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In 2012, Emanem released Avignon and After Volume 1 which consisted of re-released and previously unreleased tracks from the late great soprano saxophonist Steve Lacy's first solo concerts, at Avignon in 1972, plus previously unreleased tracks recorded live in Berlin in 1974. It was an excellent and valuable addition to the Lacy discography. Teasingly, its sleeve notes hinted that there was still enough unreleased Lacy material for another volume. Now, to confirm that, here is that second volume as promised. In contrast to the first volume's two dates and concert locations, the eleven previously-unreleased tracks here originate from five separate solo concert venues between August 1972 and December 1977. In compiling the album, Emanem proprietor Martin Davidson says he "decided to select performances that are relatively rare compositions and/or very fine renditions, and which therefore add something to those already published."
Right from the start of the album, the music supports that statement. Surprisingly, the first three tracks originate from Lacy's 1972 Avignon concerts, which seemed to have been fully documented by Volume 1. They are all versions of well-known Billy Strayhorn compositions—"Johnny Come Lately," "Lush Life" and "UMMG"—which were used as openers to the two concerts and are relatively brief, the longest clocking in at just over three minutes. Lacy plays them straight, stating their familiar themes then subtly exploring them as if in appreciation. Taken together, as a nine-minute suite, they hang together well as a tribute to Strayhorn and make a fine start to the album.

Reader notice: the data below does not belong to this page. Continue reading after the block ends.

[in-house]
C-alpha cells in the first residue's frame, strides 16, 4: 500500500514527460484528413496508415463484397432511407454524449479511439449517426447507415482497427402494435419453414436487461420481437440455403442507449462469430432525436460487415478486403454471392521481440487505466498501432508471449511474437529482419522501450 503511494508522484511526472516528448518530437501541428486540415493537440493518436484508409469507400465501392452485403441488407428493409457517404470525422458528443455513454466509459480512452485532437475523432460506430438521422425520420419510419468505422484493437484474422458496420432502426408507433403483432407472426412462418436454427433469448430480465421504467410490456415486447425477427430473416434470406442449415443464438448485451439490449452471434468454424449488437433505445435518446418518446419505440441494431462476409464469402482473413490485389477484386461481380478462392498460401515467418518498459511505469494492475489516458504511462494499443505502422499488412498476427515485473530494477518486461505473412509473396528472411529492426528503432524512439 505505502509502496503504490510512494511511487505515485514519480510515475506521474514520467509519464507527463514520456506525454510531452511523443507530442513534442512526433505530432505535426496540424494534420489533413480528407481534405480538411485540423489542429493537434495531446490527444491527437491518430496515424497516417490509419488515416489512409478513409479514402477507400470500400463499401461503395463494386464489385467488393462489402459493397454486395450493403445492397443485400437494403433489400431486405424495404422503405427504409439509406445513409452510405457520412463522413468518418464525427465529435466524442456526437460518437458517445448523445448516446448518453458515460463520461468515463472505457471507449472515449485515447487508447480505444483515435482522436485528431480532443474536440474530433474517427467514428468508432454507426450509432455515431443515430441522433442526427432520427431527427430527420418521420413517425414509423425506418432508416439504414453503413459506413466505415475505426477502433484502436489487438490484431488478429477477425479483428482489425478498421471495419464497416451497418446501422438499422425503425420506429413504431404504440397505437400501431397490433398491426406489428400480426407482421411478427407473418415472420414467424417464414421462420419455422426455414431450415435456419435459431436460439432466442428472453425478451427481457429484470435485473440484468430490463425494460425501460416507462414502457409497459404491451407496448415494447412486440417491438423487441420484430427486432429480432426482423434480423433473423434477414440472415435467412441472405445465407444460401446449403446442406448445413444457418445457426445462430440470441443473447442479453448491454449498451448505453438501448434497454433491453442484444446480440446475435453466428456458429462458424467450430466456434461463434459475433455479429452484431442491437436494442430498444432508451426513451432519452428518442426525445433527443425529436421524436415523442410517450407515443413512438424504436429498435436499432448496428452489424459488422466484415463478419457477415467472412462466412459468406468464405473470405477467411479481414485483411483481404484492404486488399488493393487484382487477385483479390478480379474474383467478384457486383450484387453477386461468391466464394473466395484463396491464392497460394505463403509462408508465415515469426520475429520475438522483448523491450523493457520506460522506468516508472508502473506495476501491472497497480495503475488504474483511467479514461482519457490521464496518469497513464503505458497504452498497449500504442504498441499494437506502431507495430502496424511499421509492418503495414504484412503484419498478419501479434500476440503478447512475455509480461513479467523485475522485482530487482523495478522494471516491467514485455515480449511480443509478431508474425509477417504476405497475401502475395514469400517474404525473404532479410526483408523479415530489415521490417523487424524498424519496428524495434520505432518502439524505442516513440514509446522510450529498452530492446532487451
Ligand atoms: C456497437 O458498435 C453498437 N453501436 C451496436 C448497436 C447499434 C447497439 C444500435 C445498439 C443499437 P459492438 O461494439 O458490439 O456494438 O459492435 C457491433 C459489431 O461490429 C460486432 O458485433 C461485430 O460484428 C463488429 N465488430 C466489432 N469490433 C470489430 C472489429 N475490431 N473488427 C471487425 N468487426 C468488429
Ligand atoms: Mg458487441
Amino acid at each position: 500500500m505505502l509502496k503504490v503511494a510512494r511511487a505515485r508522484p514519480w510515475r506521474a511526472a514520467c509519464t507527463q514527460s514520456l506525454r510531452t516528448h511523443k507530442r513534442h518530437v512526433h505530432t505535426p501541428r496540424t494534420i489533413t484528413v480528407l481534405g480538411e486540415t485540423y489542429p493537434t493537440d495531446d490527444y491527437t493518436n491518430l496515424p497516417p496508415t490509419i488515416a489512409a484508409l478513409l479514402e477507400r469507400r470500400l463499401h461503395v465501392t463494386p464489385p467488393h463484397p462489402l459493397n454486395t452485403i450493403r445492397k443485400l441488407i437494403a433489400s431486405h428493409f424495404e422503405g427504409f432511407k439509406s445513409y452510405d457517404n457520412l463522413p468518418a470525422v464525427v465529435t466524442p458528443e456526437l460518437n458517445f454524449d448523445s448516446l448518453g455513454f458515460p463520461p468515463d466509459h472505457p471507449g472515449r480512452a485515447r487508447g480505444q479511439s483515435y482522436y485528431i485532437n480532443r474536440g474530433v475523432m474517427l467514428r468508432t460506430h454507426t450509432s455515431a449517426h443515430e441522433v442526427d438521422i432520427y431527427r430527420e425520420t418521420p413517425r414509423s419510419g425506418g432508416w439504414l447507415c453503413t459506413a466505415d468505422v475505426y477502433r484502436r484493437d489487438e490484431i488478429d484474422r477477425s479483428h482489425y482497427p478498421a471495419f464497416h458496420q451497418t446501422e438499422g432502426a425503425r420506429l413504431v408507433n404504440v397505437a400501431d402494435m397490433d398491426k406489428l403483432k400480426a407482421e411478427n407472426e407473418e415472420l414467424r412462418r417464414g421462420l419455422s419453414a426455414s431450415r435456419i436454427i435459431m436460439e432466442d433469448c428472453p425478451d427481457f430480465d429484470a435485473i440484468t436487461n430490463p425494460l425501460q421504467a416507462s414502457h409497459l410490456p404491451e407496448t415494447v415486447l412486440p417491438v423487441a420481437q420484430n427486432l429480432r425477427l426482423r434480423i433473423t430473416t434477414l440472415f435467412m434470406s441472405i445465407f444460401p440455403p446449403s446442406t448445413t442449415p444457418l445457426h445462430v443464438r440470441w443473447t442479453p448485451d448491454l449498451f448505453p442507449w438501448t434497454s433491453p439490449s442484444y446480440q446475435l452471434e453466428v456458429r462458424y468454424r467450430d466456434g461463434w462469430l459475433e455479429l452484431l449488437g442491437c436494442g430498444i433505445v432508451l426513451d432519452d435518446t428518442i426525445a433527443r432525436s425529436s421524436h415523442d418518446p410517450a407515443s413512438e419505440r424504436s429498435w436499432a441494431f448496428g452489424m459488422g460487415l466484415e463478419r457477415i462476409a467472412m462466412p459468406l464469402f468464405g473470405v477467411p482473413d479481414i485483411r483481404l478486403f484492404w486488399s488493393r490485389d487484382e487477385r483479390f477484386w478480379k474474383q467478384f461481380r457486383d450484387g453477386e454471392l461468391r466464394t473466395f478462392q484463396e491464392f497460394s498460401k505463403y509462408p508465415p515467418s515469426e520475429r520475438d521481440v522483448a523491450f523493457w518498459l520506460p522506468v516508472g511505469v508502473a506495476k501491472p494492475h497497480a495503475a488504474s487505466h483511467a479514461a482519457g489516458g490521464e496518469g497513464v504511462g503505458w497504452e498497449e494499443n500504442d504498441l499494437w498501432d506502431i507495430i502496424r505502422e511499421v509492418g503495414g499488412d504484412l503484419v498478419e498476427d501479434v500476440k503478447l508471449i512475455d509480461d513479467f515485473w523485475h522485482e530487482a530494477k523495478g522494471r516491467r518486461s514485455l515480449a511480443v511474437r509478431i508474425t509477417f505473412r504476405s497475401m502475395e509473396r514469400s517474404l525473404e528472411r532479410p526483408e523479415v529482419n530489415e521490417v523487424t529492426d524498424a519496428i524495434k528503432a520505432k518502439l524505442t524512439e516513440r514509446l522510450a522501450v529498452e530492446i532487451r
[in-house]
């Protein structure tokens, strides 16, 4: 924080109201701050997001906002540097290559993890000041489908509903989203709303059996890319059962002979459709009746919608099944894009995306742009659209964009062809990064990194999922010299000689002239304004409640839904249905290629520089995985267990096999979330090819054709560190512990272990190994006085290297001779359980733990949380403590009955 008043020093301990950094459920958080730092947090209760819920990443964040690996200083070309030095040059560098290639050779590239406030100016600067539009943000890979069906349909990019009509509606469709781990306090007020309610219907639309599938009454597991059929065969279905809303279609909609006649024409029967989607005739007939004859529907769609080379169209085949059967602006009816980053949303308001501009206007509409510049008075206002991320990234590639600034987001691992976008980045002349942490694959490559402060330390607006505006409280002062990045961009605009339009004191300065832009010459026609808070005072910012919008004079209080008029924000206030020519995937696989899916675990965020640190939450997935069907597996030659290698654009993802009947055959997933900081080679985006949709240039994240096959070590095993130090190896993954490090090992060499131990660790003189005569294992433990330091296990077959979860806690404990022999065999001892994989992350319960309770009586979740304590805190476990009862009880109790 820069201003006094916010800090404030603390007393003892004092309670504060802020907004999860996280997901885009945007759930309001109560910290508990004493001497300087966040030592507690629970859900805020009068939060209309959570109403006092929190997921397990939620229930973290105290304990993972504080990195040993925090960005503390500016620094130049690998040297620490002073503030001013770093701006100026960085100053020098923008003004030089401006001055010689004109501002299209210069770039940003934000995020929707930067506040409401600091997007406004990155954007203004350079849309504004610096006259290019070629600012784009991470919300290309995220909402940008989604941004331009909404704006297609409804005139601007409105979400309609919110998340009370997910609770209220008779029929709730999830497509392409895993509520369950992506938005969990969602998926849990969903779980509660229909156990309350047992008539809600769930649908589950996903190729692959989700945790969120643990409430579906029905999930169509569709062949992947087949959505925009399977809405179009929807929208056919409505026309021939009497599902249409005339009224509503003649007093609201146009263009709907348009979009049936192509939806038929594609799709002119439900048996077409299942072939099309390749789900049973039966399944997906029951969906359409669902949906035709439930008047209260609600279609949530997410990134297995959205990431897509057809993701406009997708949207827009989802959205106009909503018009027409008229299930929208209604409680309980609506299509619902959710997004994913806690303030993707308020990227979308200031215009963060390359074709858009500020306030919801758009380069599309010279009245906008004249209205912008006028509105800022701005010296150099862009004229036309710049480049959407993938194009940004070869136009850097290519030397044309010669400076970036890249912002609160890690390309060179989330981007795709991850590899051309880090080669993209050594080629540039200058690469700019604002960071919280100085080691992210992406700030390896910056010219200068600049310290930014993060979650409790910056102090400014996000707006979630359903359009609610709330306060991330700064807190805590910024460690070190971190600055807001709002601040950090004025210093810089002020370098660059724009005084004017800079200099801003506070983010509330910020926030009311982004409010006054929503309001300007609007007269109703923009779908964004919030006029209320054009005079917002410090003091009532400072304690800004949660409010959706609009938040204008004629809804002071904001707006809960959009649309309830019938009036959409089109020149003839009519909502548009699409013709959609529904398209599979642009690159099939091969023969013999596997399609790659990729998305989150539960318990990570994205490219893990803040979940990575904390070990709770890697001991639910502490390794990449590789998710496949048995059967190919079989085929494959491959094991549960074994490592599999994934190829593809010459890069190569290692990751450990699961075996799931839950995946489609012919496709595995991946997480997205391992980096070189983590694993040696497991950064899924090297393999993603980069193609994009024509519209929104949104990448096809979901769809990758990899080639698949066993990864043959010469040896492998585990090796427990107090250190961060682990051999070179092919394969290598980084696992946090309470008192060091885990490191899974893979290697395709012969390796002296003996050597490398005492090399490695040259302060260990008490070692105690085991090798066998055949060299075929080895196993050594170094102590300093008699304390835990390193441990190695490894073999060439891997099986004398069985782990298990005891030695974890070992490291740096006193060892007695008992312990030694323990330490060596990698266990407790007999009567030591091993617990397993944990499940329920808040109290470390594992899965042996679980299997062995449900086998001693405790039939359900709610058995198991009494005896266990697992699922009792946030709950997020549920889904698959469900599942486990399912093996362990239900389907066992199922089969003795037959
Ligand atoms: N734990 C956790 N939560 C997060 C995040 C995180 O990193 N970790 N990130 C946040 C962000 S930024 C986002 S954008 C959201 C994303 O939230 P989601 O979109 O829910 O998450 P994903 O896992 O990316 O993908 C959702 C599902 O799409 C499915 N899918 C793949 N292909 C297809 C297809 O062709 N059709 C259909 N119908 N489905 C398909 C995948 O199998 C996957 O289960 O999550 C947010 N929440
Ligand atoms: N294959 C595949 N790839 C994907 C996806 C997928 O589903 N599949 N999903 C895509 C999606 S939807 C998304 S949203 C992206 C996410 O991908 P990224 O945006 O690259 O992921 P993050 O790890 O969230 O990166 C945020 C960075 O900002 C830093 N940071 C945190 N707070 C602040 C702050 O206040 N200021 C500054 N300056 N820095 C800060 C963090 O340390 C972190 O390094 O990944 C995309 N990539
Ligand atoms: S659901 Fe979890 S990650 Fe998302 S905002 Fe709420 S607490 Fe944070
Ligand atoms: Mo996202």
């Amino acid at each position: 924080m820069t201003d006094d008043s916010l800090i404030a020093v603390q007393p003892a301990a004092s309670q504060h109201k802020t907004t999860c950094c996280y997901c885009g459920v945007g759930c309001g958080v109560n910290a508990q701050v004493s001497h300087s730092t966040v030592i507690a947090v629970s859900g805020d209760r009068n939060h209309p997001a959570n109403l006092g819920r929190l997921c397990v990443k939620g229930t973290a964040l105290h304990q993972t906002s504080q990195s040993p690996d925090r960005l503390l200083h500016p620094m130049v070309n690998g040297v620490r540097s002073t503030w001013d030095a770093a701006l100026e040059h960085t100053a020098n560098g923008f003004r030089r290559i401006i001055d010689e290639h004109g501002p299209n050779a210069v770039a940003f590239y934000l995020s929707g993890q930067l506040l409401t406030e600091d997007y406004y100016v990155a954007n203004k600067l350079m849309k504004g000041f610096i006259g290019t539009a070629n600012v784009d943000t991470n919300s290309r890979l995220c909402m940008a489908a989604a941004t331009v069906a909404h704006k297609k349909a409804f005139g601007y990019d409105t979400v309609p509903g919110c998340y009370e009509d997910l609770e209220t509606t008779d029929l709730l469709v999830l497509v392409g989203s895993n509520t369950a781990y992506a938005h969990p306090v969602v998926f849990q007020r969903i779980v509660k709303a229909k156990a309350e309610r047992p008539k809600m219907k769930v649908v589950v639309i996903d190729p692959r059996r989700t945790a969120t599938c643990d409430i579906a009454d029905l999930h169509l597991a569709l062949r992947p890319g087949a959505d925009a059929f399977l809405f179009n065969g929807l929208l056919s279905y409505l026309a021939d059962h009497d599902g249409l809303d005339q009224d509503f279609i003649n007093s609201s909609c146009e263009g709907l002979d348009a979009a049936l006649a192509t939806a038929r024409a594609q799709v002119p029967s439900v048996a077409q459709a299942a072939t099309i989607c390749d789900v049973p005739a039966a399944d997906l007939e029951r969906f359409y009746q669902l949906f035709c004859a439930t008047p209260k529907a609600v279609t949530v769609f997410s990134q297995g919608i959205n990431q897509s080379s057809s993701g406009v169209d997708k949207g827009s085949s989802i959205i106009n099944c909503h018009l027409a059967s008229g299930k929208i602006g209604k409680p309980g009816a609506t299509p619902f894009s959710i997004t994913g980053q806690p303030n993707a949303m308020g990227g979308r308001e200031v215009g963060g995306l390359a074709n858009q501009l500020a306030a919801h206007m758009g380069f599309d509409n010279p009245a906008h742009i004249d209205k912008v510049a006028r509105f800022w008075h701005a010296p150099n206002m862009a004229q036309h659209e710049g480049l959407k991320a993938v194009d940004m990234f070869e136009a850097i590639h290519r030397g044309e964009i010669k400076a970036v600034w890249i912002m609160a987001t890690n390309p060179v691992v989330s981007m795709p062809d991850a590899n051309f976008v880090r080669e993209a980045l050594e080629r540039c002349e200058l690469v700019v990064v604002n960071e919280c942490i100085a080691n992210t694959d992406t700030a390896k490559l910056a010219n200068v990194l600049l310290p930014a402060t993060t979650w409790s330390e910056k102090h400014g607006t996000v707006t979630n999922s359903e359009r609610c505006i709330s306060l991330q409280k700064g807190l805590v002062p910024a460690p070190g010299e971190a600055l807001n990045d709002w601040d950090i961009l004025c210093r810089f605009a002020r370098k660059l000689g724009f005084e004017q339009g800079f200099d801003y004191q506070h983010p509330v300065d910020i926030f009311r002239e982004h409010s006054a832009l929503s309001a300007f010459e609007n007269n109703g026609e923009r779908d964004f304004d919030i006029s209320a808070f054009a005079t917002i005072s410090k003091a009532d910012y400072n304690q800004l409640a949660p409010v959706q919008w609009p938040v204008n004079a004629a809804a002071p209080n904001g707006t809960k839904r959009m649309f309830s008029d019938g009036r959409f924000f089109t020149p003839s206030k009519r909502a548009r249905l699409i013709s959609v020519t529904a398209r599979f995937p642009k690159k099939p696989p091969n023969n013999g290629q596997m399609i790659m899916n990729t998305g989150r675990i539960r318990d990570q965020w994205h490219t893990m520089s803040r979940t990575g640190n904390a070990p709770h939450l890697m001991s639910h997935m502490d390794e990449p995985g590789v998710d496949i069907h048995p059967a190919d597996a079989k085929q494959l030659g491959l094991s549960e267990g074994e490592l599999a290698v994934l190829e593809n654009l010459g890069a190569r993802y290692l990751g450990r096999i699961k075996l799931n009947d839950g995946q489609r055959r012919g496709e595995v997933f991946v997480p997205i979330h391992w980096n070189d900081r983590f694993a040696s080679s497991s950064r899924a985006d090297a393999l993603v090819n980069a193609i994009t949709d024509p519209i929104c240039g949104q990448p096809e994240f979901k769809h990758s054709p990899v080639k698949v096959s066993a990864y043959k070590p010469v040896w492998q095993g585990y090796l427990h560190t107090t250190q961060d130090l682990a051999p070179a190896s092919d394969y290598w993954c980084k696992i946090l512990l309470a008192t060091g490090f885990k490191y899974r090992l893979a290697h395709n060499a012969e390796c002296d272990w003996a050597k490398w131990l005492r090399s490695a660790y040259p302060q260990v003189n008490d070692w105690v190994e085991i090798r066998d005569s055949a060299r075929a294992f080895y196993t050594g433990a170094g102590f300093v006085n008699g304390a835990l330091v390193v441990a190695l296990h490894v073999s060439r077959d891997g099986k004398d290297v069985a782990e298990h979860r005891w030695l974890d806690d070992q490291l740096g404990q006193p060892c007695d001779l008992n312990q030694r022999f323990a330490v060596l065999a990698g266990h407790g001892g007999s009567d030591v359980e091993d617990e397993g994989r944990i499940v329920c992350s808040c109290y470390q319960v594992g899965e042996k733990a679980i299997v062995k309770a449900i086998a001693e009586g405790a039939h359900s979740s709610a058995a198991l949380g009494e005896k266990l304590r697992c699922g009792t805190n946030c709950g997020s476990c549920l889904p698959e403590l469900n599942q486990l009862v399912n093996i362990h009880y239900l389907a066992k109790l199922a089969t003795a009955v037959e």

The transition to three 1974 recordings from Avignon is seamless, despite the compositions being by Lacy himself, not Strayhorn. The saxophonist's approach is similar on "Moms" and "Pops" (the first two tracks of his Shots album, incidentally) as he repeats their melodic themes and explores them without straying too far. His tone and rhythmic sureness of touch are a joy to hear, and they carry the listener along in a way that feels irresistibly natural and logical. "The Dumps," which closes the Avignon section, is joyous in a different way, a freer piece that strays further from its initial theme as Lacy goes wherever the mood takes him.
Across the album, the sound is consistently good so that there are few obvious indications that the music comes from diverse sources. In his notes, Davidson refers to "the inevitable compromise between removing hiss and hum and leaving the music intact." Despite that, he has done a fine job in cleaning up the sound, and no distracting noises are in evidence. However, the differing recording techniques used and acoustic properties of the original spaces did create differences of sound, so the shifts of scene to Paris 1975, Edmonton 1976 and Köln 1977 are detectable, but not intrusive.
Such considerations pale into insignificance compared to the wealth of music that this album containsÍ¾ each of its thirteen tracks is a gem. Right at the centre of the album sits "Slabs," making its recorded debut here. Alone, it more than makes the album irresistibleÍ¾ featuring a typically engaging theme from Lacy, it is made special by the saxophonist engaging in a call-and-response duet with himself between two registers of his sax playing contrasting phrases. Stunningly simple but simply stunning—an apt description of the entire album, too. Fingers crossed that there is still enough left for a third volume... (John Eyles)